Math Background

Lesson: Regrouping to Divide
Introducing the Concept

After students learn the concept of division and the basic division facts, it is time for them to move on to dividing greater numbers. Manipulatives will help students grasp this concept. In this lesson, we'll introduce students to the division of greater numbers with no regrouping.

Materials: play money: ten $1 bills, 10 dimes, and 10 pennies for each student or pair of students, or use Learning Tool 6 in the Learning Tools Folder

Preparation: Distribute the play money to each student or pair of students.

Prerequisite Skills and Background: Students should understand the concept of division, know the basic division facts, and know how to model amounts of money with $1 bills, dimes, and pennies.

  • Write 96¢ ÷ 3 = n on the board.
    Have a volunteer read the division sentence aloud.
  • Say: Show 96¢ with your play money. Put the rest of the money aside.
    Students should show 9 dimes and 6 pennies.
  • Ask: Into how many equal groups will we divide 96¢? (3)
  • Say: When we divide, we start with the greatest place value. Divide the 9 dimes equally into 3 groups.
  • Ask: How many dimes are in each group? (3)
  • Say: Divide the 6 pennies equally into 3 groups.
  • Ask: How many pennies are in each group? (2)
  • Ask: What is the value of the money in each group? (32¢) What is 96¢ ÷ 3? (32¢) Replace n with 32¢.
  • Write $8.25 ÷ 2 = n on the board.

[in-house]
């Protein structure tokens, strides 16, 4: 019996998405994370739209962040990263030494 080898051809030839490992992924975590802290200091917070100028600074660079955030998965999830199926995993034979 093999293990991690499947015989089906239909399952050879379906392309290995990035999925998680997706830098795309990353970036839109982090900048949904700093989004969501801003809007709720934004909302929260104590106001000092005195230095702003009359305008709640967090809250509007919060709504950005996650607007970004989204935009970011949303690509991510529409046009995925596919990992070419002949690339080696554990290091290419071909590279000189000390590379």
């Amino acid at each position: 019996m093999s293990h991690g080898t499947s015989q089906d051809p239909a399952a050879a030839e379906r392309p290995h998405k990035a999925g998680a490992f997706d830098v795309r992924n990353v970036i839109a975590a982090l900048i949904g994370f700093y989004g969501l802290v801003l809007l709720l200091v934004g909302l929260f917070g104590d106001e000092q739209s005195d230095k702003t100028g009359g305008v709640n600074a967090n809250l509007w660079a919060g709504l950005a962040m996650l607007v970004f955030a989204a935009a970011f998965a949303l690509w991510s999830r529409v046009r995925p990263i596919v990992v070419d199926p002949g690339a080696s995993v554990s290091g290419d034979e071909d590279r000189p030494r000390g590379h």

Have a volunteer read the division sentence aloud.
  • Say: Show $8.25 with your play money. Put the rest of the money aside. Students should show eight $1 bills, 2 dimes, and 5 pennies.
  • Ask: Into how many equal groups will we divide $8.25? (2)
  • Say: Divide the eight $1 bills equally into 2 groups.
  • Ask: How many $1 bills are in each group? (4)
  • Say: Divide the 2 dimes equally into the 2 groups.
  • Ask: How many dimes are in each group? (1)
  • Say: Divide the 5 pennies equally into the 2 groups. Put any leftover pennies aside.
  • Ask: How many pennies are in each group? (2) How many pennies are left over? (1)
  • Say: The amount left over in division is the remainder.
  • Ask: What is the value of the money in each group? ($4.12) What is the value of the money left over? (1¢) What is $8.25 ÷ 2? ($4.12, remainder 1¢)
  • Provide students with additional examples of dividing money with no regrouping. Start with examples that do not have remainders, such as $8.40 divided by 4, and then move to examples with remainders, such as $6.95 divided by 3.

Houghton Mifflin Math Grade 3